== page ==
The pre- and peri-pandemic environments are triggering market movement and tax planning opportunities in 2020.
Trump and Biden Differ on Economic Plans
Trump would continue to push free market principles, lower taxation, and deregulation, along with a decoupling from China. A Biden presidency would focus on a tax increase on businesses (up to 28%) and on individuals making over $400,000. Unemployment, while slowly improving, still hovers around 10 percent and even higher in the all-important swing states. Biden wants a Federal minimum wage increase to $15 per hour while Trump would prefer individual states handle that decision. Trump has been trying to overhaul Obamacare entirely, while Biden would prefer to add a public option. There may also be a push by either side to continue stimulus payments under the CARES Act. Andrew Yang, a democratic presidential candidate, championed this concept of Universal Basic Income as a solution to the eventual displacement of workers by robots.
Lessons from 2020 #1 - Plan Your Taxes Today Instead of Next April
2020 has been a prime example of how important it is for people to consult their financial professionals in the current tax year. The SECURE ACT and the CARES ACT provide several discussion points and possible tax savings opportunities. Non-spouse beneficiaries can receive inherited benefits in a lump sum or over ten years, instead of stretching those payments over their lifetime. The age for Required Minimum Distribution from retirement accounts increased to 72 (SECURE) and then was suspended for 2020 (CARES), giving people until the end of this month to put RMDs back. These changes can impact how much tax people pay on received Social Security benefits or if they will pay a Medicare surcharge. A comprehensive analysis can help project the tax ramifications of these decisions for 2020 and beyond.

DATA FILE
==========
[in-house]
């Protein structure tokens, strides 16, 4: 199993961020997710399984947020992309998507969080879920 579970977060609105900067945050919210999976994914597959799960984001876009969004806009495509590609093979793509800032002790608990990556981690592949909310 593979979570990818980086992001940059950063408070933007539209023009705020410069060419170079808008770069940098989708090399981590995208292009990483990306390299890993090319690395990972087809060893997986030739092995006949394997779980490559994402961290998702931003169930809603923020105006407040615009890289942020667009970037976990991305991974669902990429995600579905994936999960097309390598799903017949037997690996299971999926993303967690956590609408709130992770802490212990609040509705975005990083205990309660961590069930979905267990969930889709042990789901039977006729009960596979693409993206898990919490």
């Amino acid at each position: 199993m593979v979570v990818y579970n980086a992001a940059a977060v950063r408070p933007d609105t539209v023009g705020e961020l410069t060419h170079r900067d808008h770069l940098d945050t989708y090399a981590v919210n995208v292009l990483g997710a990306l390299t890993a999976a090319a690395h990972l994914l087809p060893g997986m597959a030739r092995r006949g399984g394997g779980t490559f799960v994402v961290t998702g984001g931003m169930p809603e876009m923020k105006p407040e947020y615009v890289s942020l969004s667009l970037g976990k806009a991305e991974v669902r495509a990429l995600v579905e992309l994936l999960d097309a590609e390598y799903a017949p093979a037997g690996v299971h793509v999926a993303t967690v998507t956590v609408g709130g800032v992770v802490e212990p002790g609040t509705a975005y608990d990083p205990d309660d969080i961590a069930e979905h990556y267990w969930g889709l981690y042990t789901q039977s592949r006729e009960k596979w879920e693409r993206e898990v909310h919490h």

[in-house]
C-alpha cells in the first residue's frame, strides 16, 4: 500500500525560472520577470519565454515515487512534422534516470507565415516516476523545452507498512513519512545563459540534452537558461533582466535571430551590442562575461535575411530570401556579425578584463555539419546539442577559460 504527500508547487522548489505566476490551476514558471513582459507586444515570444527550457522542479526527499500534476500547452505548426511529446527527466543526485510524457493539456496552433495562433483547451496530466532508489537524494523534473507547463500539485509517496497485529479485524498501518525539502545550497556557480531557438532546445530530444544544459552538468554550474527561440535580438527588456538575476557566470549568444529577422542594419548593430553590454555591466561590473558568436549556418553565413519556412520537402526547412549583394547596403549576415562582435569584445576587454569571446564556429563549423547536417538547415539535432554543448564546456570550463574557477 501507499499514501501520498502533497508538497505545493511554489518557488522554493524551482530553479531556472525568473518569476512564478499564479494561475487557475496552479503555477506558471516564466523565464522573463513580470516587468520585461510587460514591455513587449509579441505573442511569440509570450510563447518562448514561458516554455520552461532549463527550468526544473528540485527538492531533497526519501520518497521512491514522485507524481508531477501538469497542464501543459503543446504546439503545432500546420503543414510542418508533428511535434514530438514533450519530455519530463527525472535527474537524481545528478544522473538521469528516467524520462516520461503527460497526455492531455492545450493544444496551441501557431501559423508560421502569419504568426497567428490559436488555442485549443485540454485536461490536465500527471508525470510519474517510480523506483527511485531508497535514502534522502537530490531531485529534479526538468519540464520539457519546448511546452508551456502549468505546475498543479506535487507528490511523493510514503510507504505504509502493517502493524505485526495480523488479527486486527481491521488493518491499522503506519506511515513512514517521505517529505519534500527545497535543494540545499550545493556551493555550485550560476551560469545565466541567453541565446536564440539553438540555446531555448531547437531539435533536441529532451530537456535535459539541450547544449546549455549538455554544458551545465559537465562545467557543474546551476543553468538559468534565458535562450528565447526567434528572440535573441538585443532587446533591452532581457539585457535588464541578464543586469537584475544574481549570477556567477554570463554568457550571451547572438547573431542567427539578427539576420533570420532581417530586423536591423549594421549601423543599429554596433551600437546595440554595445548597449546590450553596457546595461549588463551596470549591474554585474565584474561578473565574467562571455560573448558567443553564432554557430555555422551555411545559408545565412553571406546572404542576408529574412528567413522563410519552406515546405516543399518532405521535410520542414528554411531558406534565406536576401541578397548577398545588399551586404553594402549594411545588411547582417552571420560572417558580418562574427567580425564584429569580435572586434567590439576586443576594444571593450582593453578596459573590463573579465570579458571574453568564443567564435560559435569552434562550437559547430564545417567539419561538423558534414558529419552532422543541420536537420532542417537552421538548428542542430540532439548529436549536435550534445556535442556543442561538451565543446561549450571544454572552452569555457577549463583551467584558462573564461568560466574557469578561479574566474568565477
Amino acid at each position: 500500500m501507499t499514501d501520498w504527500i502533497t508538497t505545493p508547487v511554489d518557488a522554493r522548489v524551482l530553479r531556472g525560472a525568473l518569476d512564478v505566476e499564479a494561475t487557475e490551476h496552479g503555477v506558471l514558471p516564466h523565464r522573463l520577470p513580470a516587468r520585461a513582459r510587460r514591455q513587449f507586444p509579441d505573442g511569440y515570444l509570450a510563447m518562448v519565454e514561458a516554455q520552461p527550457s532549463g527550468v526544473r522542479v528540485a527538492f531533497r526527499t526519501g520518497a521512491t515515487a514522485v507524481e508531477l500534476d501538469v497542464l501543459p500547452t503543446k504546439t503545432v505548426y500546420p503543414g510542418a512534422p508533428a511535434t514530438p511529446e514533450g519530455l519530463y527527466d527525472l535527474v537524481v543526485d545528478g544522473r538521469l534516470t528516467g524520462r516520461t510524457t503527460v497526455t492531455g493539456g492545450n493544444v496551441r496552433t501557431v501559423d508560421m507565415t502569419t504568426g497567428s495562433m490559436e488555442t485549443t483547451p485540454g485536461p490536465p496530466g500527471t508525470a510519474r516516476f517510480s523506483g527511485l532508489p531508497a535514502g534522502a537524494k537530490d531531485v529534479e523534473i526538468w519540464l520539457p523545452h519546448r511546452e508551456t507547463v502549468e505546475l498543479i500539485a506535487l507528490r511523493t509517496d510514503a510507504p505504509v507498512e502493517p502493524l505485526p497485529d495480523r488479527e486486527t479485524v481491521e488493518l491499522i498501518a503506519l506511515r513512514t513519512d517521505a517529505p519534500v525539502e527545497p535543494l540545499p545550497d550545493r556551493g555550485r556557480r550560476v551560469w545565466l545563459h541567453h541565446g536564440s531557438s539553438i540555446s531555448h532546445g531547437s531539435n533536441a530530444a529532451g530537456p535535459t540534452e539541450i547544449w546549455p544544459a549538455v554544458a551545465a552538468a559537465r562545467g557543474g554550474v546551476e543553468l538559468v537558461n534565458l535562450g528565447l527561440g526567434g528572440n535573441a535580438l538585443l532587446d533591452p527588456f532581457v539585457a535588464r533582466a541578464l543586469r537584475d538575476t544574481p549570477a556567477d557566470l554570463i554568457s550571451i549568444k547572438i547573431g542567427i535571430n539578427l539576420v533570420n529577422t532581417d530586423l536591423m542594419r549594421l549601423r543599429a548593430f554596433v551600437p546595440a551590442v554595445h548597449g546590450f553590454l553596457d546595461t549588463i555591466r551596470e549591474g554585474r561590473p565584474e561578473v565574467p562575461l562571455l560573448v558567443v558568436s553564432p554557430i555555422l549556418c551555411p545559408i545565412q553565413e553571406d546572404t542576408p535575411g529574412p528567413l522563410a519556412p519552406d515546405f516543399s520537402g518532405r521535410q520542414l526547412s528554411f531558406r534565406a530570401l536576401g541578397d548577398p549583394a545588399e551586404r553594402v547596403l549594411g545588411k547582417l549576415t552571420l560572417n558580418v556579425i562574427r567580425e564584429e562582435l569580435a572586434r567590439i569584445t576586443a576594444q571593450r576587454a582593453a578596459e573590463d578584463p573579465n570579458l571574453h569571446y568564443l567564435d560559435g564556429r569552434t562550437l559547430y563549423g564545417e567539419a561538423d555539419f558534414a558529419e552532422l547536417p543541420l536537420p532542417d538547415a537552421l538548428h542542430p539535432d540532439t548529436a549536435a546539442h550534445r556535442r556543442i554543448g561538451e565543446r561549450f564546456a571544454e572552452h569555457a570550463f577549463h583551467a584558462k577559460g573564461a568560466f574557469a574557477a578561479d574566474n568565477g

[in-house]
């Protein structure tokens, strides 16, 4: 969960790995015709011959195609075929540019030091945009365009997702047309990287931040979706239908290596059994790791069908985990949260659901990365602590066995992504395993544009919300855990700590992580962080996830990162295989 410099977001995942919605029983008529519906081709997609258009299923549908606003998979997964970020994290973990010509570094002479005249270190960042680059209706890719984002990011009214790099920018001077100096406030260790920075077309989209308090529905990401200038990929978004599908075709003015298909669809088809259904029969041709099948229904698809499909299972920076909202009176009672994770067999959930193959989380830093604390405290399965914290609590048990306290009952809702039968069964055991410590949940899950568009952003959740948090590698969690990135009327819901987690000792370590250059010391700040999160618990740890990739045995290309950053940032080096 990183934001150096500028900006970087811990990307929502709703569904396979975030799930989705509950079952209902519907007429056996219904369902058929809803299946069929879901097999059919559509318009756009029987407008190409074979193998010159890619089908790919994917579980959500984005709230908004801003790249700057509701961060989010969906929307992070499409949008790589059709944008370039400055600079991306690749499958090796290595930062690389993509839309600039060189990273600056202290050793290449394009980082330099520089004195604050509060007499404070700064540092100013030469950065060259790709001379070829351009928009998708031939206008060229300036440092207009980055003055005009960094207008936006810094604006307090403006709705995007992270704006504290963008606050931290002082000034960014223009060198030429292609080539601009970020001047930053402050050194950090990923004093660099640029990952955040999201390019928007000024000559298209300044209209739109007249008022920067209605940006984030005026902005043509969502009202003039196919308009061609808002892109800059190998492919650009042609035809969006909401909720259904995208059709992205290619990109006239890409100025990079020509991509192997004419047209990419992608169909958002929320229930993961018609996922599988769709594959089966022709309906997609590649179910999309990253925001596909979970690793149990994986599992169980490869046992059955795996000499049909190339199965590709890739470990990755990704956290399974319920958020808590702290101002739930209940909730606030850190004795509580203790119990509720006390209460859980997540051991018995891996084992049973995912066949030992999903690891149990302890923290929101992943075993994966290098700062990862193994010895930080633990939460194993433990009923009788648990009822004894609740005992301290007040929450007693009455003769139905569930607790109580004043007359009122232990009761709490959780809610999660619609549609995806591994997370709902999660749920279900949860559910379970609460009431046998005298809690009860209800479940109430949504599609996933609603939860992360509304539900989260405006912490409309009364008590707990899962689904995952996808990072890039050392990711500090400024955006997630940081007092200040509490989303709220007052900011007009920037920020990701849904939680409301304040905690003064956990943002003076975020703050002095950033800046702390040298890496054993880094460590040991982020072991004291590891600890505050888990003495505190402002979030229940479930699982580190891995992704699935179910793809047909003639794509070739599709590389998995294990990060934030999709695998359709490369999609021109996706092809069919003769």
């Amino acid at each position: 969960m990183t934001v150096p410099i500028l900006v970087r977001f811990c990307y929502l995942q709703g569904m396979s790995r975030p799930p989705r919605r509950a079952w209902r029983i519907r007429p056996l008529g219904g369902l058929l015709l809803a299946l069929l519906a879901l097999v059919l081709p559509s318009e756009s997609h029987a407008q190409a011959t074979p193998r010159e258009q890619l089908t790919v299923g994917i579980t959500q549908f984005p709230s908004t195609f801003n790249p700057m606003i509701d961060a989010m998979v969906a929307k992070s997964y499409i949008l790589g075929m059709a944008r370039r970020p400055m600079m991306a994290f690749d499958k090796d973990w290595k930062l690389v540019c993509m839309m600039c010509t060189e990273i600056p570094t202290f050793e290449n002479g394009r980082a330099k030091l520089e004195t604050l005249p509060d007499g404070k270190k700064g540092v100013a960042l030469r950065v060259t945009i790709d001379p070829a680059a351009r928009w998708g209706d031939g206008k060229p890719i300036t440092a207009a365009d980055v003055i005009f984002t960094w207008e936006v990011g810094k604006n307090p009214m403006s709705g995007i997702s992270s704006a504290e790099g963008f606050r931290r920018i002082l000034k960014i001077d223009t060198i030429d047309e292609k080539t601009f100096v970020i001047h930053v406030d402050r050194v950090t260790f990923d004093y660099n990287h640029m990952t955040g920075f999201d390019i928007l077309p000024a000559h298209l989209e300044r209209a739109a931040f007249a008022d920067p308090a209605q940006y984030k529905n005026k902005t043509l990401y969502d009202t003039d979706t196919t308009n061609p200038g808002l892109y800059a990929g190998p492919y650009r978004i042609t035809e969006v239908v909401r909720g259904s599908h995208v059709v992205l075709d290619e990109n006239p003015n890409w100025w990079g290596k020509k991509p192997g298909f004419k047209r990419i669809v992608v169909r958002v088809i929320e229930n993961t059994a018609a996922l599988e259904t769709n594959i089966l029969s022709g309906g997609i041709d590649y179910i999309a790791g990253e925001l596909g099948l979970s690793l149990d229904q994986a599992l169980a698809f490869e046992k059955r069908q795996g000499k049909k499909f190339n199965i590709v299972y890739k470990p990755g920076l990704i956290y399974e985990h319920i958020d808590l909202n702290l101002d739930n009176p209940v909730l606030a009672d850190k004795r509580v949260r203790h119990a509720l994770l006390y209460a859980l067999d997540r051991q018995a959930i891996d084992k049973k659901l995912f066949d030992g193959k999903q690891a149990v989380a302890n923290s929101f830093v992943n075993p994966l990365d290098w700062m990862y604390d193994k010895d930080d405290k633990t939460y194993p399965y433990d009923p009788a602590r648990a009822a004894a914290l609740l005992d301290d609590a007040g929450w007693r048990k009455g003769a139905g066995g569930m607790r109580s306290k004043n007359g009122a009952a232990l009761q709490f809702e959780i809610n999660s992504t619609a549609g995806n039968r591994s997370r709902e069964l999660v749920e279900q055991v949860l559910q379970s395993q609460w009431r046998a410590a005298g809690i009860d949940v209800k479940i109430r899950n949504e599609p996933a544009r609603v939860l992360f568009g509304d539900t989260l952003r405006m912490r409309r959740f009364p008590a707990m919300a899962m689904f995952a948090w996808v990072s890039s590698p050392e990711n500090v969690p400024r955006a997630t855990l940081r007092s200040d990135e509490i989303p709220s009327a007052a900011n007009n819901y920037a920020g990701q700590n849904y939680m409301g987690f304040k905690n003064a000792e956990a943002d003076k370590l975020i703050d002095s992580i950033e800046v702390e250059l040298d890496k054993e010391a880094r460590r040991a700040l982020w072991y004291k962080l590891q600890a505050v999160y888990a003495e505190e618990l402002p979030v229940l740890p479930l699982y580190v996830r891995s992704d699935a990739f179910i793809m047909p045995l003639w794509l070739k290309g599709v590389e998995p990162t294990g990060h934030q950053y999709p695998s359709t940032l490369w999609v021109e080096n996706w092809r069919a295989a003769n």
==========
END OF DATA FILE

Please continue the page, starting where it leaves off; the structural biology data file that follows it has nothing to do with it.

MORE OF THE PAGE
Lessons from 2020 #2 – Changing Economic and Investment Landscape
Different areas of the economy continue to adapt. The altered landscape might necessitate a more active investment approach to avoid holding investments devastated or changed by the virus without immediate prospects for improvement. Residential real estate is shifting, as bigger cities deal with decreasing rents and mortgage delinquencies. Commercial real estate is facing opposing considerations – more employees are telecommuting but those necessary in the office need to be spaced further apart. On the bond side, U.S. Treasuries offer protection but very little in terms of yield and rates may remain suppressed for some time. This suggests a more active approach might also be necessary in fixed income, while still keeping credit quality front and center.
Lessons from 2020 #3 – Supply Chain Disruption
Another huge 2020 takeaway is how tenuous the globalized supply chain is. A failure at any point leads to a breakdown in the ability to deliver products. Corporate leadership must now consider moving their supply chain onshore. Is it more important to deliver the good for the lowest cost possible or ensure quality control over the process at a higher cost? A concerted effort to remove China from the process would greatly affect that country’s economy long term.
Housing Market News
While so much remains uncertain, the housing market remains strong, buttressed by low interest rates. Sales of existing homes rose in June and median home prices are rising, with the Northeast region increasing 3.6% over prices one year ago. While government backed 30-year fixed interest mortgages have jumped recently, there may still be rates as low 2.75% from private lending institutions. Another option might be the 15-year loan, where rates have been touching 2.25%.